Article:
That is a huge disconnect! If they’d wanted to know the state of their customer service, I suppose the CEO could go undercover at the Service Desk: likely they’d get an earful – from their customers. On the other hand, if they’d asked, I’ll bet anyone in Customer Service would gladly give up the data, “A lot of our customers are not the least bit happy with our service.”
But they did neither. Perhaps customer service isn’t important – or perhaps asking that question means, “One more problem I have to fix.”
Getting Better Information About Execution
It’s all so simple. Execution is what’s done; how well it is done. Whether it’s business execution or safety execution, there’s no escaping the fact that, “It is what it is.” For anything done by we humans, execution is seldom easy, and never perfect.
Leaders know that. But, in the heat of the daily battle, leaders regularly lose sight of that. If it were otherwise, you would consistently hear leaders selling “fabulous – not flawless – execution”; reminding staff, “Our customer service is really lousy”; taking the position “I’m not signing off on that change until I’ve talked to the guys on the front line to find out if they think this will work.”
You never hear that. At least not anywhere I’ve ever worked.
Leaders at the top, who say they understand execution and just how important it is, should be screaming for information about what’s really going on out there. Leaders should be giving their favorite, “Don’t sugar-coat reality” Stump Speech; should be out on the shop floor watching what’s going on. Your phone should be ringing off the hook, your boss constantly peppering you with questions about what’s really going on out there.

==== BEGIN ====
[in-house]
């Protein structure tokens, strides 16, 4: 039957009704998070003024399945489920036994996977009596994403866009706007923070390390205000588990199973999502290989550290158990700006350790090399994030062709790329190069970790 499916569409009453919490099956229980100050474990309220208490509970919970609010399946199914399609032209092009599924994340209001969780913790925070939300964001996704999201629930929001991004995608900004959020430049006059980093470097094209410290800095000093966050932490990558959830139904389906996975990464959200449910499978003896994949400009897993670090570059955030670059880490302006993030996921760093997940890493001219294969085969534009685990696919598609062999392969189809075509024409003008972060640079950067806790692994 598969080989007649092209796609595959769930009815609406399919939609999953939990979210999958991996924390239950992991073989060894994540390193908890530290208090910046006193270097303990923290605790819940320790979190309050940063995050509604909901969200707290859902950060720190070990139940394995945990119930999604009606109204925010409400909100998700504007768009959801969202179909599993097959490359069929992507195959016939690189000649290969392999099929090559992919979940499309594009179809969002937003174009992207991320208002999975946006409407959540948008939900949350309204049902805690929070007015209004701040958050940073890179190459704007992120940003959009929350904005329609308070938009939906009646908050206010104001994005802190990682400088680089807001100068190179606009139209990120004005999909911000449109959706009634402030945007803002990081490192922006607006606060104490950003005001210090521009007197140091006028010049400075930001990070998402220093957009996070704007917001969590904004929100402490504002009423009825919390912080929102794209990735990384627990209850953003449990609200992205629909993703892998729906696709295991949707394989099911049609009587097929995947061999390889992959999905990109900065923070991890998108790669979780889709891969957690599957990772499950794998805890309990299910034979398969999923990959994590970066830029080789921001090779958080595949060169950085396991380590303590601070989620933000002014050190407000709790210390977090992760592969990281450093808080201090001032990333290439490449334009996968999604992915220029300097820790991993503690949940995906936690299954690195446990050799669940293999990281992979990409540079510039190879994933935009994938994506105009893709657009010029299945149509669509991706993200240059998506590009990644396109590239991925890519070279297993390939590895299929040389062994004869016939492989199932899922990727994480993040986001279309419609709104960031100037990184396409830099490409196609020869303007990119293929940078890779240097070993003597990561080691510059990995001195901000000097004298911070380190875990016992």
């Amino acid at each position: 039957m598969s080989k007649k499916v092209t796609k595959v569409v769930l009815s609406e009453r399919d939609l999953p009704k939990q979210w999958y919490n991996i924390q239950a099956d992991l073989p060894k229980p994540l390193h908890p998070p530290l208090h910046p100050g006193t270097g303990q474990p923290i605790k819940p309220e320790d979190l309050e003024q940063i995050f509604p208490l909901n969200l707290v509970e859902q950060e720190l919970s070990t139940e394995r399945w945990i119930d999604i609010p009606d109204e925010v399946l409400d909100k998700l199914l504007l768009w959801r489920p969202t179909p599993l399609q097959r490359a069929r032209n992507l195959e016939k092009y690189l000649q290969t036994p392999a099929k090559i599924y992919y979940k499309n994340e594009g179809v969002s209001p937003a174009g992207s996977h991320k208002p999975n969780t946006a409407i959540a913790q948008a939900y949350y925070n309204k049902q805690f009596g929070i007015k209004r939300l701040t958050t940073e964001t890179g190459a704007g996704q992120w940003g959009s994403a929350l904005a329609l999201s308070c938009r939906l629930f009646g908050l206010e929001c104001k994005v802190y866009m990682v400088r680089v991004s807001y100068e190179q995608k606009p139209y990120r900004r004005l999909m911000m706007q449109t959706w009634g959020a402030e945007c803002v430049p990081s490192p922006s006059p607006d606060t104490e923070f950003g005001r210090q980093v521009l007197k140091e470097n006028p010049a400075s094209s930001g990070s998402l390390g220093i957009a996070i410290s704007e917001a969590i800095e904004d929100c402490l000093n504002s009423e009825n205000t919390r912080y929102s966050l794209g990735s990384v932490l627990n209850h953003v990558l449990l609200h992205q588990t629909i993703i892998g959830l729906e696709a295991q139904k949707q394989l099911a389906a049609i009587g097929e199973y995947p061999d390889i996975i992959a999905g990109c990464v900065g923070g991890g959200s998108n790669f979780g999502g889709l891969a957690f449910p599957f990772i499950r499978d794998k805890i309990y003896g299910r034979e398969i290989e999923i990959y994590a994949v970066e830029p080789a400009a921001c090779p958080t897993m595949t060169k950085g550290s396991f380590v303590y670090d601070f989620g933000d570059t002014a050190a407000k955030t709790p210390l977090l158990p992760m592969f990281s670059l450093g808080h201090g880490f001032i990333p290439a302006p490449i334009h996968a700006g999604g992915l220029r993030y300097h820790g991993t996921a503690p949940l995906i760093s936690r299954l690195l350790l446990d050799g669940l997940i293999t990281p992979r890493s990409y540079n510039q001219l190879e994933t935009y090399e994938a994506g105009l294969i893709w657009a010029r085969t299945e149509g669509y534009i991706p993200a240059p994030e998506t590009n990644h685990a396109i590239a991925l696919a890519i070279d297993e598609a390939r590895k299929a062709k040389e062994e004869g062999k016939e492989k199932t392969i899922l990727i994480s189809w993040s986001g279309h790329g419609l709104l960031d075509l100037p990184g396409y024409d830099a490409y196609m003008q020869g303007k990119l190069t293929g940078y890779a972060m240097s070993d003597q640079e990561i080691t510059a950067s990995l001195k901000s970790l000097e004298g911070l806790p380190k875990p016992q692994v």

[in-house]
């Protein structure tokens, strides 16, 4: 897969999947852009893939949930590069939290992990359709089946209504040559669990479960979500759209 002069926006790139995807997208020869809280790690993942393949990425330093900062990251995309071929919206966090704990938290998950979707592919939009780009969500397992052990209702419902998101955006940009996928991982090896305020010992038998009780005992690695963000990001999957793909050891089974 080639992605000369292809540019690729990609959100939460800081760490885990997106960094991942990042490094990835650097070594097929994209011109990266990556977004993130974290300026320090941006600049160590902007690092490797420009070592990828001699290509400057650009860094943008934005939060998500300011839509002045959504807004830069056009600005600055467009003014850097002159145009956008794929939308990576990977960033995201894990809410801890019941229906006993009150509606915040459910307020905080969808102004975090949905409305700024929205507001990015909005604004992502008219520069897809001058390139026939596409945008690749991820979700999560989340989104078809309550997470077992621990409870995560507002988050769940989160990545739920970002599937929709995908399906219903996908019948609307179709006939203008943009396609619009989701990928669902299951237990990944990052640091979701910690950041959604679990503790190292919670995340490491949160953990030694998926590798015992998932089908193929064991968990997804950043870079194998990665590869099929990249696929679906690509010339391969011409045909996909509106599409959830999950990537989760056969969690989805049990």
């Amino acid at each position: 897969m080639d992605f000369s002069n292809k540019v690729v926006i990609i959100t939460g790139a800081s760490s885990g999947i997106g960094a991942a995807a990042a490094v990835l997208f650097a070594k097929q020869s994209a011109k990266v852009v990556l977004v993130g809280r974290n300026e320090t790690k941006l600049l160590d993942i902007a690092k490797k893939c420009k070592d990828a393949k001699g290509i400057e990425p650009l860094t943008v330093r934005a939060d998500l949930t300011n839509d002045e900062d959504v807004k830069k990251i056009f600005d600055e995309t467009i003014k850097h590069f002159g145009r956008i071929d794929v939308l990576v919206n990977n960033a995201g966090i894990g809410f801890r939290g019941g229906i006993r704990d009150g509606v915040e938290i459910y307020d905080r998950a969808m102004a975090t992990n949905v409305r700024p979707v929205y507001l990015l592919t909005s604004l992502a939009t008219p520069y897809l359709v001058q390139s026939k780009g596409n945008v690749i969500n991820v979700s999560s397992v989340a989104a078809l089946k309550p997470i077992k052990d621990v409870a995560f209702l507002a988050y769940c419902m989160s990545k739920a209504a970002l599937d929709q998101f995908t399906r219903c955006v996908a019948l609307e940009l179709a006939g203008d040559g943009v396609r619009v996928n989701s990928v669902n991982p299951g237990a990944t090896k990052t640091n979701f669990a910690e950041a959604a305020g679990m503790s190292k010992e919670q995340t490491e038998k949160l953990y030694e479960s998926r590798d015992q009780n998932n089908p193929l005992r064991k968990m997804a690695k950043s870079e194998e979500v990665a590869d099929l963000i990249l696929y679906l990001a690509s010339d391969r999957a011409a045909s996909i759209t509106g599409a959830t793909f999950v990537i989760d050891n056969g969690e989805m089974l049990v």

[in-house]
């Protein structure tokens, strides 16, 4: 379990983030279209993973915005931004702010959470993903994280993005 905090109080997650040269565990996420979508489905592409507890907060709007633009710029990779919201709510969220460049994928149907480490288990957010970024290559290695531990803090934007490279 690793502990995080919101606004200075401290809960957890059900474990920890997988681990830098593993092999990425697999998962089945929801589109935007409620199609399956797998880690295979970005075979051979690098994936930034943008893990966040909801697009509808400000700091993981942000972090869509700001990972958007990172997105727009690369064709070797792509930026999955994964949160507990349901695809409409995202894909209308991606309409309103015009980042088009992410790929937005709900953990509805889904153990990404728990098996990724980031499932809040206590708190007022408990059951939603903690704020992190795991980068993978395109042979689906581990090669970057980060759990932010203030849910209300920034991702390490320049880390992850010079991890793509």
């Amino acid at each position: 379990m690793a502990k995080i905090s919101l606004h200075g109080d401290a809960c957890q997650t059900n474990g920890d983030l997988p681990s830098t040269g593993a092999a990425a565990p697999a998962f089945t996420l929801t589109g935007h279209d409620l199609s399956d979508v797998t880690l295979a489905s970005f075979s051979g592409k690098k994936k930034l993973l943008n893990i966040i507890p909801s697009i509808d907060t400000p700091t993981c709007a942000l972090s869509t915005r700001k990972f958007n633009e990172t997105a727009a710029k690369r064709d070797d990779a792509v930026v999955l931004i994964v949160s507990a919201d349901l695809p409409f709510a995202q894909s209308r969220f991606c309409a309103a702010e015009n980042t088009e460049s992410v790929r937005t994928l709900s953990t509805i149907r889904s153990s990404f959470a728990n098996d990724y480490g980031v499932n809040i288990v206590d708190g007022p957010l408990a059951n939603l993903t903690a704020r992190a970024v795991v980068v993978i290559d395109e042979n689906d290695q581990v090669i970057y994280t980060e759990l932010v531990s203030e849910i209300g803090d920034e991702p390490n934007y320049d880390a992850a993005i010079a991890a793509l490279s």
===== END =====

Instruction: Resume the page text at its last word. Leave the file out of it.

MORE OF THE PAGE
Should, times four, if you’re keeping score at home.
Instead, it takes a TV show producer, looking to make a buck by getting eyes on TV screens, to get the big boss out there to find out what’s really going on. As to all those viewers, I’m thinking they’re watching to see if this outfit is any different than the one they’re working for. Which it is not.
And that’s how it is.
Consider the Alternatives
Every leader, from the CEO to the front line supervisor, wants every follower to go home, alive and well at the end of every single day. Great execution will do that for you. Up to this point, the finger pointing (and it is that) has been in the direction of the big boss, who’s far removed from the action. They’re an easy target for this critique. What about you? Are you always in the loop? Do you know pretty much everything going on out there?
If you are, and if you do, good for you.
That being the case, if you’ve got problems, you’d know all about them, and, good leader that you are, you’ll be on top of them. There wouldn’t be a lot of surprises, at least not on the downside. You’d be hard-pressed to remember the last time someone called in the middle of the night to break the bad news to you.
On the other hand, it’s entirely possible that bad news is still regularly coming your way. If it is, consider that a leading indicator: there’s a lot going on that you don’t know about – about execution.
That’s particularly bad if the bad news you’re getting involves safety. If you understand execution in general and safety execution in particular, you’ll understand why that would be so.
So, back to the beginning. Execution is doing: that’s what produces an outcome. Safety incidents are the outcome; the causes producing that outcome are bound to be found in execution: what’s done: how well it’s done; whether it’s done at all.
The good news is that, when it comes to safety, people are hard targets to hit. Normally it takes a lot for the stars to align, for someone to get hurt. The odds are strongly on the side of the miss. But miss or hit and hurt, that’s simply the outcome. In either case, there was execution, and likely far from fabulous execution. If you knew what was really going on, likely you’d do something. Then, it wouldn’t happen.
That’s all there is to it.